Anomalies Discovered Under The Cascadia Fault Line Has Scientists Thinking The ‘Big One’ Is About To Happen


With four years of data from 268 seismometers on the ocean floor and several hundred on land, researchers have found anomalies in the upper mantle below both ends of the Cascadia Subduction Zone. They may influence the location, frequency and strength of earthquake events along the U.S. Pacific Northwest.

The anomalies, which reflect regions with lower seismic wave velocities than elsewhere beneath the fault line, point to pieces of the Earth’s upper mantle that are rising and buoyant because of melting rock and possibly elevated temperatures, said Miles Bodmer, a University of Oregon doctoral student who led a study now online as an accepted paper by the journal Geophysical Research Letters.

The 620-mile subduction zone, which hasn’t experienced a massive lengthwise earthquake since 1700, is where the Juan de Fuca ocean plate dips under the North American continental plate. The fault zone stretches just offshore from northern Vancouver Island to Cape Mendocino in northern California.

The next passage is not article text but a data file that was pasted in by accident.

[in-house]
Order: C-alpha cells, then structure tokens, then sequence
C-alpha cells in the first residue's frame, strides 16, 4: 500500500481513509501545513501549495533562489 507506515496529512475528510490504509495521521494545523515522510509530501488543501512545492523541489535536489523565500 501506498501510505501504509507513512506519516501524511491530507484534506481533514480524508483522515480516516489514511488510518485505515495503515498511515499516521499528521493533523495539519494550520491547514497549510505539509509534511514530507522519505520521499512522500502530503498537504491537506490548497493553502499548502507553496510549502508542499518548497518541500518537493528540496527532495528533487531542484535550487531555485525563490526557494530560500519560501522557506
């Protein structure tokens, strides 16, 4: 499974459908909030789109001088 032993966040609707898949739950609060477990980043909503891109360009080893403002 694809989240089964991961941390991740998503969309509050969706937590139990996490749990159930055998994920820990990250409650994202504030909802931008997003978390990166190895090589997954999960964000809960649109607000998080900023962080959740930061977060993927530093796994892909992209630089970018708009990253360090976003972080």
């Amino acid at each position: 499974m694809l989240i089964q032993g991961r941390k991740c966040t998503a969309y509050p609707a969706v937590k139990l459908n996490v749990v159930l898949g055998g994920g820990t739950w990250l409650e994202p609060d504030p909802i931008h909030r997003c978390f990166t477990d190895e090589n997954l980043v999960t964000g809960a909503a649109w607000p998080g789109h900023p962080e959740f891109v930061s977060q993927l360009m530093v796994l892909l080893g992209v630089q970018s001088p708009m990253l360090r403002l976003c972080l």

The mantle is rising under the southern Gorda deformation zone at the north edge of the San Andreas Fault and under the Olympic Peninsula and southern Vancouver Island.



“What we see are these two anomalies that are beneath the subducting slab in the northern and southern parts of the subduction zone,” Bodmer said. “These regions don’t have the same behavior as the entire fault. There are three segments that have their own distinct geological characteristics. The north and south segments have increased locking and increased tremor densities.”

Locking refers to how strongly two plates stick. “If they are stuck together tightly, as is the case here, they are building up stress, and you have the potential for the release of that stress, or energy, in large earthquake events,” Bodmer said.



Such quakes, while strong, are below that of the 9-plus magnitude event projected should all of Cascadia rupture at once, he said. Locking is much weaker in Cascadia’s central section, which includes most of Oregon, where infrequent, smaller quakes tend to occur from creeping along the plates.

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